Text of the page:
I had another low moment last week when Cedar was being super fussy during our PEPS meeting, likely from gas, and I finally left early because I wasn’t able to be present with the discussion-- and shed some tears on my way out. His bad spells are manageable at home when I have the bouncy ball, the Moby, the swaddle blanket, and silence-- all my tools for calming him and putting him to sleep. But when in the midst of company, no matter how friendly and sympathetic they are, I realized how sensitive I felt about my baby’s fussiness. He’s actually a really mellow baby most of the time, I felt like proclaiming.
I decided that day that I’d had it with the guesswork and needed to call a naturopath, do an elimination diet if that’s what it’d take. I promptly returned home and called Group Health to check what my insurance plan would cover, then did some research on which naturopath to invest my hope in. But in the end I decided to wait until Cedar had his four-month check-up this last Monday and see what our family doctor thought first.
When I told our doctor that Cedar’s bad gassy spells might result in maybe a half an hour or so of crying a couple times a week, but that he was never fully inconsolable, she didn’t think this sounded that bad. She said that most babies cry on average of three hours a day, and we agreed that Cedar’s discomforts did not land him in the “colicky” territory. But, really-- three hours? I find this hard to believe based on the experience of other moms I know, but it did make me feel better. Cedar has gas most every day, but the really bad spells only happen now and then. What we’re going through, in the larger scope of baby issues, is not that big a problem.
I think that his bad gas spells are from the foods I eat, whereas his constant baseline gassiness might come from ingesting air bubbles while he feeds. Or, it could come from other common allergens I have yet to test and eliminate, like wheat or soy. Or, who knows, maybe he just has a super delicate digestive system. I’ve been trying to burp him more than I used to, but at night I nurse him to sleep in our bed, and later when he wakes up gassy, nursing him again is what I’ve found most easily helps the gas pass through and helps him go back to sleep. If I try to burp him when he’s half-asleep, it doesn’t seem like I’m going to get anything out of him. Plus, being able to just roll over and not get out of bed when he wakes is one of the huge benefits of co-sleeping. If I had to wake and burp him after each night feeding, or get up and bounce on the ball for who knows how long each time he woke with gas, I’d be getting up all night long—and for an uncertain outcome. And when you’re as sleep-deprived as I’ve been lately, you don’t have much energy to invest in your own half-baked theories. You just want your baby to go back to sleep as quickly as possible.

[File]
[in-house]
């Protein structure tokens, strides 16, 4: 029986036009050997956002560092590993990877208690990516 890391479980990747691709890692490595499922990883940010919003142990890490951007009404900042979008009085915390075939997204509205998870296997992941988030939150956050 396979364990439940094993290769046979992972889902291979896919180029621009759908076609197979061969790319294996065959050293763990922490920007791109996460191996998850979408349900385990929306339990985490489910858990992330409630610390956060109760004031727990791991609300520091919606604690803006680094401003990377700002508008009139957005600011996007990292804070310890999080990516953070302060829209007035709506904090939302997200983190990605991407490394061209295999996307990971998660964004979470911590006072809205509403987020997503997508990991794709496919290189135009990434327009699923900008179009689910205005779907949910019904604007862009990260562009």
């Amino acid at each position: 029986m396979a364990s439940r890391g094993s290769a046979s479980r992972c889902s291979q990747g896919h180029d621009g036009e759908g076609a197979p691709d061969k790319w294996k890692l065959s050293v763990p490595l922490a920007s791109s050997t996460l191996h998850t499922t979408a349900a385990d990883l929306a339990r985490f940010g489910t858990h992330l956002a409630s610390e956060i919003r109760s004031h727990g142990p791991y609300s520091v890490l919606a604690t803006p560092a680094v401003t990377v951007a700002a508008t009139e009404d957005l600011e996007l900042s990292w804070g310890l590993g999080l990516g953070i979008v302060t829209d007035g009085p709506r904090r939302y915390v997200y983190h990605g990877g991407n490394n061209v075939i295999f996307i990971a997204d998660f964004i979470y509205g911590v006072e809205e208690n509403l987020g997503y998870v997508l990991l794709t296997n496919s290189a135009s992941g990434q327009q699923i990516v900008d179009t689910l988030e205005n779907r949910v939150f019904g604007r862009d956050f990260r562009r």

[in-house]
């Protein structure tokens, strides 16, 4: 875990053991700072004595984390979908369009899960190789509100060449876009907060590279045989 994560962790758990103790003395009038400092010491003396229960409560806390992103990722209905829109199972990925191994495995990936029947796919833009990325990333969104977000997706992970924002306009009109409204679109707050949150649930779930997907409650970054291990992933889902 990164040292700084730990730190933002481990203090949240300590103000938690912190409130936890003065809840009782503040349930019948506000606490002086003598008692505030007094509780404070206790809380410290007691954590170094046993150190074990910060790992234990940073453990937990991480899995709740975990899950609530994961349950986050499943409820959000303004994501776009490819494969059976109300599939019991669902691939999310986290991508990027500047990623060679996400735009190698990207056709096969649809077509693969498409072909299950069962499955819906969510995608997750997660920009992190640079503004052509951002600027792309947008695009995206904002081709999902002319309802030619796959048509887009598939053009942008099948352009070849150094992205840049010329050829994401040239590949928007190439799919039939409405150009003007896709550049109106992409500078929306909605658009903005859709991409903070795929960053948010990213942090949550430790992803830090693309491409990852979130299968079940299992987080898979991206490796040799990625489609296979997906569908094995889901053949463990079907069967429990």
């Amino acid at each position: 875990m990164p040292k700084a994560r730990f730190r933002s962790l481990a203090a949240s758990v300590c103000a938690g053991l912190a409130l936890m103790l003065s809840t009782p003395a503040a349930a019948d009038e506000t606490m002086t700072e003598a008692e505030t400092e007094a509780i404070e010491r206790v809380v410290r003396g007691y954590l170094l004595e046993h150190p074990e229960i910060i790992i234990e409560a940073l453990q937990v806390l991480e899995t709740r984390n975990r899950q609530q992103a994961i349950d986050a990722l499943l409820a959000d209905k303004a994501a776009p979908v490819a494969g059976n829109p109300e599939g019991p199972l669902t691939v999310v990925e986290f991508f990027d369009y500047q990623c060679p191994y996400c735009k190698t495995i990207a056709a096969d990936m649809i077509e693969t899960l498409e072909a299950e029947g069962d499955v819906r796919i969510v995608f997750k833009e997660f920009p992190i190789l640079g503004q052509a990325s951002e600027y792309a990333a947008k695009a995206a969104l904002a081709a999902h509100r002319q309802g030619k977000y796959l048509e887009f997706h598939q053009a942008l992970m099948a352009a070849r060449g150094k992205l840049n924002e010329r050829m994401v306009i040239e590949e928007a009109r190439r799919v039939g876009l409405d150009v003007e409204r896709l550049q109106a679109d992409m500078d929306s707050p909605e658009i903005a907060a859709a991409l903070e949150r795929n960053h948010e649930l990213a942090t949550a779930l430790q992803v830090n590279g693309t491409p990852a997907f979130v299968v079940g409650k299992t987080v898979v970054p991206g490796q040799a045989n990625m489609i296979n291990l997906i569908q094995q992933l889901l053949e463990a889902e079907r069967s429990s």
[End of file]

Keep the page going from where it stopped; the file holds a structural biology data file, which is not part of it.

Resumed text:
Raising a baby is a constant guessing game and experiment in progress It takes time to research and talk to experts, time I mostly don’t have. And then the experts (not to mention all the self-taught experts out there, a.k.a. other moms) often say different things. And in the end, sometimes I think no one really knows that much more than I do, since my 24-hours a day experience with this particular baby, and my own intuition armed with research, is probably more accurate than most people’s bits of passed-on wisdom. Plus, by the time you think you’ve figured something out, your baby’s probably changed his game on you already anyway.
I did feel a little better about Cedar’s gas and sleeping issues after talking to my doctor; it’s reassuring to feel like it’s not really that big a deal, and that night waking is still more the norm with this age than “sleeping through the night”. But after a couple more bad days and nights this week, my search for a naturopath’s second opinion has returned. Maybe we won’t ever get to the bottom of this, and Cedar’s gas is just something we’ll have to help him through and live with, but I can’t stand not knowing if there’s something else I’m ignoring that could help us all feel better. The hardest part is not knowing, a friend said. Indeed.
On our way home from the wedding last weekend we stopped at Prima Bistro in Langley with the hope of having a nice lunch before getting in line to wait for the ferry. I took Cedar to change him in the bathroom, and just as I wiped his penis (which Matthew had noticed that morning looked kind of red on the underside) he started howling. Oh no. Could his penis be infected? He continued to cry the whole time we were at the restaurant so I got my salad to go, and he cried most of the time we were in line, on the ferry, and on the drive home. The breast wasn’t helping, and nor were the colic tablets, or the baby Tylenol I finally gave him. I felt demoralized, anxious, and sad—not to mention physically drained from my new cold. It didn’t help that he’d barely napped that day either, and that his face looked horrible from the butter and sun rash.
By the time we got home, he’d calmed down. I had Matthew change his diaper, because I couldn’t deal with inflicting more pain on him, and Matthew reported that his penis actually looked fine, and he didn’t cry when it was wiped. What a huge relief! What this meant was that his crying that day was actually probably from gas. Probably from the white bean salad I’d indulged in and “tested” at the wedding, even though I knew I was taking a risk. Momentarily, things were again put in perspective for me. There are so many other more worrisome things that could be wrong with him. All Cedar had was a mild cold, an unsightly rash, and some persistent reoccurring gas. I could deal with this, even if it still strains my heart each day with worry. We’re going through a rough patch here, but all in all, I am still so very grateful that we are, for the most part, healthy and happy.